Victims of the Poor law

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Projects: Eastville Workhouse
Subjects: Workhouses & Poverty Laws
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A woman before the courts in 1882 said that she preferred the gaol to Eastville workhouse as ‘in the latter she was three quarter starved and worked to death’

Before the end of the Second World War and the creation of the Welfare state and the National Health Service if you were poor and you got ill or you couldn’t find work there was only one choice for you or your family – the workhouse.

The Poor law system that administered the work houses was deliberately designed to make the choice of the work house the absolute last resort. And fear of it was used to force our ancestors to take the lowest paid worst jobs or choose prison, starvation or even suicide rather than face the appalling conditions of slavery and abuse inside them.

As well as this fear the Poor law system used shame as well:

If you died in the workhouse you were denied a decent burial. You were tossed in the ground without a grave stone or marker of any kind.  For your relatives there was nowhere to grieve for you, for your ancestors nowhere to find you – you simply disappeared. This was the Poor law.

Greenbank cemetery in East Bristol is the final resting place of thousands of Bristolians – the bodies of German Luftwaffe aircrews who were shot down while bombing the city are even buried there. But the residents of the Eastville workhouse who lived and died nearby at 100 Fishponds road never made it into the cemetery. Three thousand five hundred of them, including over seven hundred children under the age of ten, are buried in unmarked graves in Rosemary Green next to the cemetery. This land is consecrated. Babies who died in the workhouse without being baptised were not considered to have souls and couldn’t be buried in this consecrated ground. Over 100 of them are referred to in burial records as being buried ‘under a wall’ on the site in un-consecrated ground. To this day no one knows where these babies were buried.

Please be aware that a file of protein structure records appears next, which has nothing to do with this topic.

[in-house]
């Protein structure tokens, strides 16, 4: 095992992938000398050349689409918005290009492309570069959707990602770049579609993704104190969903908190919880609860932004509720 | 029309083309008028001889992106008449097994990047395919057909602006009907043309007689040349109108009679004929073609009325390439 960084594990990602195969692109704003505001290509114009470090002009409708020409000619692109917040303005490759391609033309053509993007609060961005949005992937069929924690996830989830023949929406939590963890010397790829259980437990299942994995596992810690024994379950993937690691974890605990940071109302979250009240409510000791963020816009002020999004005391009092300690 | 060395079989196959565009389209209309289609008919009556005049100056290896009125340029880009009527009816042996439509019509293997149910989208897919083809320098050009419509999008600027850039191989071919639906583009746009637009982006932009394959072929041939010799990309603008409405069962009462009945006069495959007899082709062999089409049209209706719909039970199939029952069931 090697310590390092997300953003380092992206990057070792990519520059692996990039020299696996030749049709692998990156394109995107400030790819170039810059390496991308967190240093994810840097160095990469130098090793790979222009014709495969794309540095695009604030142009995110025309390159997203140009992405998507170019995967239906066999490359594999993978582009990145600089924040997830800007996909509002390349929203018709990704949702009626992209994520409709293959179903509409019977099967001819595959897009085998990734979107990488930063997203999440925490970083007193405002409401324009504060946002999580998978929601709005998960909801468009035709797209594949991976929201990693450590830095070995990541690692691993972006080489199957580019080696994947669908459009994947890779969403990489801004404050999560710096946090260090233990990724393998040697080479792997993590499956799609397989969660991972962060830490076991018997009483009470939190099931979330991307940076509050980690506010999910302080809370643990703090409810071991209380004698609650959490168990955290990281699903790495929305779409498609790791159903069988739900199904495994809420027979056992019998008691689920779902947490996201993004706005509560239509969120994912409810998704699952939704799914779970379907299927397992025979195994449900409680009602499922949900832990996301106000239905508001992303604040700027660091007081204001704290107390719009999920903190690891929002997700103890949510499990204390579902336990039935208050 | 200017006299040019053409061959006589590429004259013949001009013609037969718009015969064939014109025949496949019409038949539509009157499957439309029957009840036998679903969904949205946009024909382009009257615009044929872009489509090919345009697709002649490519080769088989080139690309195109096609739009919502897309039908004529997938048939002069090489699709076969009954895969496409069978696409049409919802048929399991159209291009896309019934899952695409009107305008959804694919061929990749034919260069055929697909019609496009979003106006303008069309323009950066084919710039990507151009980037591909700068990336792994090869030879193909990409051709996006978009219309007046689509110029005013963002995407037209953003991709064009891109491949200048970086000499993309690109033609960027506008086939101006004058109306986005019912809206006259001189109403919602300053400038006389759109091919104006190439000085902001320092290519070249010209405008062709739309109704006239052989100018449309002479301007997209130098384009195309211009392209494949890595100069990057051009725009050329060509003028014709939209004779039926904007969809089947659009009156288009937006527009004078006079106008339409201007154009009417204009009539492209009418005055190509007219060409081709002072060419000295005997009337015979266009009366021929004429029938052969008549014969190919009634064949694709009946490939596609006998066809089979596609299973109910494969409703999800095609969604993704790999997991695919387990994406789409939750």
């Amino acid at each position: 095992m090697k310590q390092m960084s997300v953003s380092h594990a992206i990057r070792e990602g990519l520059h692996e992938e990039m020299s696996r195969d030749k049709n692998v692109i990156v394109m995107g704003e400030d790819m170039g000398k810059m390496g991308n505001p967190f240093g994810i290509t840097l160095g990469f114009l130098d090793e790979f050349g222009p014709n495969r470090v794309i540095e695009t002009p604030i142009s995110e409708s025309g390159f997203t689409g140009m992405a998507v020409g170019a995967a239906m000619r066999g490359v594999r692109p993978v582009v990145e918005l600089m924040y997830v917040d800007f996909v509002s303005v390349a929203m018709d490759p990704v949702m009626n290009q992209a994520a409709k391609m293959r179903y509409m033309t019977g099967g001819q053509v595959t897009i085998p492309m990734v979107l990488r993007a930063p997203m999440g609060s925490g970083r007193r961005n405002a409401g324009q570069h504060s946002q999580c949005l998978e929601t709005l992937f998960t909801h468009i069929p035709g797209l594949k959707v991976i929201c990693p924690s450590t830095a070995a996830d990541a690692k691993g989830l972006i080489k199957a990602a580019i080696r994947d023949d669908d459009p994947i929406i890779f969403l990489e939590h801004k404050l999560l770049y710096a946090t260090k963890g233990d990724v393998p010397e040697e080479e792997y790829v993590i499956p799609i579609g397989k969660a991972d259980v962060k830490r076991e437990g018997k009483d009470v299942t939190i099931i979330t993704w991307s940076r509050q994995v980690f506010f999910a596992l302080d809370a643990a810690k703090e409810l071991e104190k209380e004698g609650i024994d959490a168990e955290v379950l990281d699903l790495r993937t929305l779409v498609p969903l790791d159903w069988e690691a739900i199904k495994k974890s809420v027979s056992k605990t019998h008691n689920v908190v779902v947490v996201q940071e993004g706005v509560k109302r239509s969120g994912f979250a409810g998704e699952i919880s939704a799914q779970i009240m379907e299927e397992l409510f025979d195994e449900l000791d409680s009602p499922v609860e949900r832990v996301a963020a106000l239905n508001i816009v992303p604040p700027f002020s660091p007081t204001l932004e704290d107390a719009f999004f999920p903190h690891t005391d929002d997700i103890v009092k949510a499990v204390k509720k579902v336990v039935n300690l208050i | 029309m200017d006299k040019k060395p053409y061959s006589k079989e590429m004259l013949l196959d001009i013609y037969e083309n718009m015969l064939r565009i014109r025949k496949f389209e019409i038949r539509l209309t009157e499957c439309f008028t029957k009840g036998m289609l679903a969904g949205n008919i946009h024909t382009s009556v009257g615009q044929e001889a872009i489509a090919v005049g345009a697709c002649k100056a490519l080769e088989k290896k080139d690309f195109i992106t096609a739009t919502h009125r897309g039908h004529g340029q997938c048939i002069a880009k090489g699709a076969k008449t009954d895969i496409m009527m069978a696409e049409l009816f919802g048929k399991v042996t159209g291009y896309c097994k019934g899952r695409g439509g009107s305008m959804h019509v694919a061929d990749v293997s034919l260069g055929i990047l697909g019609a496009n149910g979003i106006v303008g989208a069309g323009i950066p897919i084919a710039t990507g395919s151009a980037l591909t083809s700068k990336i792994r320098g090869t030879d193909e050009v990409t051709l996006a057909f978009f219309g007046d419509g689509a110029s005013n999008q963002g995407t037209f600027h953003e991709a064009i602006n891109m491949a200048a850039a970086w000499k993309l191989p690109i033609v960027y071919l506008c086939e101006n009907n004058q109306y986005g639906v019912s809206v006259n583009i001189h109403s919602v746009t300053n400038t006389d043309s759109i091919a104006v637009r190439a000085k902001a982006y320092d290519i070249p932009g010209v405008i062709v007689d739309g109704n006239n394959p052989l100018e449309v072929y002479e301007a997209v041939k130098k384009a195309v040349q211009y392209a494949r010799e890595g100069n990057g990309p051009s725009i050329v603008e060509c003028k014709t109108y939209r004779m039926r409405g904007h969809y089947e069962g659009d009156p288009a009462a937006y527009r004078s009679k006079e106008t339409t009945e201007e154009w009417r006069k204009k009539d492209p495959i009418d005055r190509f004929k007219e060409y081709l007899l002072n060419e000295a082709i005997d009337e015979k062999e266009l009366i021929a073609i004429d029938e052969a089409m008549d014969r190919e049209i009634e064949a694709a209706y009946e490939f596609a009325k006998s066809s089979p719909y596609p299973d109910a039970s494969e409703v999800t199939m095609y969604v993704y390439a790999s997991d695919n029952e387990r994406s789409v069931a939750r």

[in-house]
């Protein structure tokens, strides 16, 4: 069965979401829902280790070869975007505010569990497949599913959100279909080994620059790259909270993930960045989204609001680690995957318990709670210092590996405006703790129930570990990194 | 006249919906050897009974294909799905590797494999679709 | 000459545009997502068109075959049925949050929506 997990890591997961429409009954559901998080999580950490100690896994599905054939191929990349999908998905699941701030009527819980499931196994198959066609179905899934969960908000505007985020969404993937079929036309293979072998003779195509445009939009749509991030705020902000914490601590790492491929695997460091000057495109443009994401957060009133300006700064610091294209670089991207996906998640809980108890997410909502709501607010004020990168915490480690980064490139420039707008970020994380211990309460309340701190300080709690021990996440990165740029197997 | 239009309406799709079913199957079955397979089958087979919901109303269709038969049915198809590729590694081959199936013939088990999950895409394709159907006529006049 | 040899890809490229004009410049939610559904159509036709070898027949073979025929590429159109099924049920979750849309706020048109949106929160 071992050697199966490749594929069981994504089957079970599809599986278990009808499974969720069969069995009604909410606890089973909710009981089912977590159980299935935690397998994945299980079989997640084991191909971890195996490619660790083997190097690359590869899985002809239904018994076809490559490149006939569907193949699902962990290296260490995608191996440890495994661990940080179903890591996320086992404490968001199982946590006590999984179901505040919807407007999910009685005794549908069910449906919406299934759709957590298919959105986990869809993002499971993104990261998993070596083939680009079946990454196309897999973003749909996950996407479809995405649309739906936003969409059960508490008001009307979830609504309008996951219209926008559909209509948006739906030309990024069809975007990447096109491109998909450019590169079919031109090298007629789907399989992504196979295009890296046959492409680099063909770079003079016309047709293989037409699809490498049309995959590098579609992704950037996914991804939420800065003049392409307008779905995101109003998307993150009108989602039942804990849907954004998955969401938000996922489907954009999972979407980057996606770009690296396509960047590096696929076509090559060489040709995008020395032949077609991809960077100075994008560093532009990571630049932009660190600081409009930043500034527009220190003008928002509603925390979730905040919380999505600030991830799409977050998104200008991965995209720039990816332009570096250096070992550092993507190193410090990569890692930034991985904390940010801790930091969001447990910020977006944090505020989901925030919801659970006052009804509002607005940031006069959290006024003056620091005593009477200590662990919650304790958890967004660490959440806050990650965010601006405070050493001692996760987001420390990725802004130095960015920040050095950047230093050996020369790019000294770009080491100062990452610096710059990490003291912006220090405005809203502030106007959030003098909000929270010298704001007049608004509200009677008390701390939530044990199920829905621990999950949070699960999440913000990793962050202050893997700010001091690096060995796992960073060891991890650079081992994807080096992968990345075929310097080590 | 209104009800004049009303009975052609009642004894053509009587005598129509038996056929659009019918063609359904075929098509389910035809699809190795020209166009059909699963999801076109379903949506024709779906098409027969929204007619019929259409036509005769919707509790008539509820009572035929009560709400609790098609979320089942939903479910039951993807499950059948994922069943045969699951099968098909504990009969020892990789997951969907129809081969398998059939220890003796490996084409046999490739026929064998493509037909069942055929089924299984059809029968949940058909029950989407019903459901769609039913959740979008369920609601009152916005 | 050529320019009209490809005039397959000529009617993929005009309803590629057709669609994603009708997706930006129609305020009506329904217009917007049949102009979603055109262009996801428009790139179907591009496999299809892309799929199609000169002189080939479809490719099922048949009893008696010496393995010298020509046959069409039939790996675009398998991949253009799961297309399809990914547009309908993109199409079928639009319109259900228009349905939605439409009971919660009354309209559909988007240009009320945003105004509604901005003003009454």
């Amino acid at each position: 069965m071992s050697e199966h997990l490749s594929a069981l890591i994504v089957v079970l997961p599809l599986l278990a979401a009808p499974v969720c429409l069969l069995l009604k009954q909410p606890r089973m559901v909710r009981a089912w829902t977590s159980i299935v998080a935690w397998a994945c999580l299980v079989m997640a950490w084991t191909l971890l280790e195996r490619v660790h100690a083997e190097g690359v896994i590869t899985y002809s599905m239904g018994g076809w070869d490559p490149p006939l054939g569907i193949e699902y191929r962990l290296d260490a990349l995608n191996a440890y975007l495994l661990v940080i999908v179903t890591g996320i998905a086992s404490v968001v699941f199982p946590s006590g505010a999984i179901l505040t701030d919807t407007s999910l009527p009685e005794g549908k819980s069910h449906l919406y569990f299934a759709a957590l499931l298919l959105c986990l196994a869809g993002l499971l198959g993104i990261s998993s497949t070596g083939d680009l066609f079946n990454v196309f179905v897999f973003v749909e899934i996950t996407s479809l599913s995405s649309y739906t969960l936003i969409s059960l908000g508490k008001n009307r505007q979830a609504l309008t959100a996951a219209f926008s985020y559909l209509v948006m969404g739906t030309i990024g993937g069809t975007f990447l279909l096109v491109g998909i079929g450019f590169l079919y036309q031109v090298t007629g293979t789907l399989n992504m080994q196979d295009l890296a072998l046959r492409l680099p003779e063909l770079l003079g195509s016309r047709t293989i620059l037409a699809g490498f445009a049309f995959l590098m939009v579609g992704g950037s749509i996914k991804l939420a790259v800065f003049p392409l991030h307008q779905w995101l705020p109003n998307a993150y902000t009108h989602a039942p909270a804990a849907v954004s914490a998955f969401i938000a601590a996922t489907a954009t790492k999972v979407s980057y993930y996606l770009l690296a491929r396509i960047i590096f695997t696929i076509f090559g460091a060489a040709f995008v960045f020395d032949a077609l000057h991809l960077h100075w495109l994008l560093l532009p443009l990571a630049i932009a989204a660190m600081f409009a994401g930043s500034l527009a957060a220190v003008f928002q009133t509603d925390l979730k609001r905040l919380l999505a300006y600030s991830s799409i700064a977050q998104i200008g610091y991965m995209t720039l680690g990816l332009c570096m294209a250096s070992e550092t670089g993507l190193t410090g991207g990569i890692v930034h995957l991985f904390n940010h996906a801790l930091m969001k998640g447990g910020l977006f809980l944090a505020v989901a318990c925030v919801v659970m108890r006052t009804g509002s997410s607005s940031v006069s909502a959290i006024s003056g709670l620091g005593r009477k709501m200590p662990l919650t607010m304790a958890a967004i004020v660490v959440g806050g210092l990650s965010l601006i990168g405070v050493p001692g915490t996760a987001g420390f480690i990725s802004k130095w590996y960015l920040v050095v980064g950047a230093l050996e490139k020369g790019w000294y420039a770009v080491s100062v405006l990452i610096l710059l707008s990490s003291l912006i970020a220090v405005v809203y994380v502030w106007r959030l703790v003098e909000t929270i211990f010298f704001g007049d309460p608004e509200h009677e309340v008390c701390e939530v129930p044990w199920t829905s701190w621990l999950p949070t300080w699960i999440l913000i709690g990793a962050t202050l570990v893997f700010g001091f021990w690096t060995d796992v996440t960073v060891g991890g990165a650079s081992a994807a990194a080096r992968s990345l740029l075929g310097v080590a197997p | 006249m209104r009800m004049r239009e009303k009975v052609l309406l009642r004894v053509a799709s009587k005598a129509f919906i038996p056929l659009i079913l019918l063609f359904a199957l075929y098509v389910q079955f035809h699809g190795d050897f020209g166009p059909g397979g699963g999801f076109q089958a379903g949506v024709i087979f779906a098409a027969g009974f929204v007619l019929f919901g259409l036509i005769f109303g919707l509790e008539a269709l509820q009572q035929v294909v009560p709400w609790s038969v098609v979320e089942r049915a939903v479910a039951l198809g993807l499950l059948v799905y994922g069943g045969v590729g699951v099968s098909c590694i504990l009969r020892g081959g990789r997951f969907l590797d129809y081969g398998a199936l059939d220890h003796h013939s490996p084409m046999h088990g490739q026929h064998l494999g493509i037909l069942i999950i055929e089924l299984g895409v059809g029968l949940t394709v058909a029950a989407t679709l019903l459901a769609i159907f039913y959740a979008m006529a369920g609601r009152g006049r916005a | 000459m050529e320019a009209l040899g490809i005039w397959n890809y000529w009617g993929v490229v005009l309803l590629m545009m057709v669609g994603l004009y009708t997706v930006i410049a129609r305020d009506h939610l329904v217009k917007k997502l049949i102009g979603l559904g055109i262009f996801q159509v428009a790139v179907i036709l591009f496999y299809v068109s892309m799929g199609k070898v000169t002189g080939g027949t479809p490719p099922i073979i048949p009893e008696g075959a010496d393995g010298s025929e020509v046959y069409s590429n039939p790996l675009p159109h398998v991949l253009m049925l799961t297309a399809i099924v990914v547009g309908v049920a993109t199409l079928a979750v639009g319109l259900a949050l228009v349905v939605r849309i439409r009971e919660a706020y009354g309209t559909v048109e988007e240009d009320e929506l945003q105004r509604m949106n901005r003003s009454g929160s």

Sadly this was not an isolated atrocity and this occurred all over the country. But elsewhere in London and the West Midlands local residents and descendants of the victims have campaigned to have the graves marked and recognised. The Rose Green memorial campaign plans to do just that here in East Bristol.

No one left behind, no one forgotten…

It took the sacrifice of millions to defeat the Nazis and create a Welfare State and National Health Service in Britain in 1945. The horror of Rosemary Green shows us what our world looked like before that. As well as defending what we achieved in 1945 we believe that no one at Rosemary Green should be forgotten or left behind by history.

We have the names of all those buried on the site and we want to campaign for a proper memorial that names them all.


1 Comment

  1. This is appaulling, especially the comments that poor folk were tossed into the ground without a decent burial or grave markers, and babies were considered not to have souls. For sure, they and their relatives had little or no money to buy headstones or pay for burials, and in those days there was no government help in times of need. It was a hard life. My Great-great-great-Grandfather was Labour Master of this particular workhouse in 1881 having been a member of staff for several years. His wife and children lived with him in staff quarters. He had been a Sergeant in the British Army in India and a Chelsea Pensioner. I am sure my family had some compassion for these poverty ridden people both whilst they were alive, and once they had died.

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